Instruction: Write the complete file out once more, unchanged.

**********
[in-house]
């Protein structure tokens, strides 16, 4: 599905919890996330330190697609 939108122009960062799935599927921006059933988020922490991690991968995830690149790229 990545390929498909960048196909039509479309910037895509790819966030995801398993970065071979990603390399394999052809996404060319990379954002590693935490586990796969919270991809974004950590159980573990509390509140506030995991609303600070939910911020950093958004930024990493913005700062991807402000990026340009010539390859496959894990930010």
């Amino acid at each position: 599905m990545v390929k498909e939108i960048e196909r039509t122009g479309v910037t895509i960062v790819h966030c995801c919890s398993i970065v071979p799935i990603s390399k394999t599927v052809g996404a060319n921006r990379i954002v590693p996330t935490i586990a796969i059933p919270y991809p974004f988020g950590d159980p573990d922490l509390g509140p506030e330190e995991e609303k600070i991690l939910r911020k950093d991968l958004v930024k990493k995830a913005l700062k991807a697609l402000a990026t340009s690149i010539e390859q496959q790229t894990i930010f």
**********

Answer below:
[in-house]
């Protein structure tokens, strides 16, 4: 599905919890996330330190697609 939108122009960062799935599927921006059933988020922490991690991968995830690149790229 990545390929498909960048196909039509479309910037895509790819966030995801398993970065071979990603390399394999052809996404060319990379954002590693935490586990796969919270991809974004950590159980573990509390509140506030995991609303600070939910911020950093958004930024990493913005700062991807402000990026340009010539390859496959894990930010």
């Amino acid at each position: 599905m990545v390929k498909e939108i960048e196909r039509t122009g479309v910037t895509i960062v790819h966030c995801c919890s398993i970065v071979p799935i990603s390399k394999t599927v052809g996404a060319n921006r990379i954002v590693p996330t935490i586990a796969i059933p919270y991809p974004f988020g950590d159980p573990d922490l509390g509140p506030e330190e995991e609303k600070i991690l939910r911020k950093d991968l958004v930024k990493k995830a913005l700062k991807a697609l402000a990026t340009s690149i010539e390859q496959q790229t894990i930010f």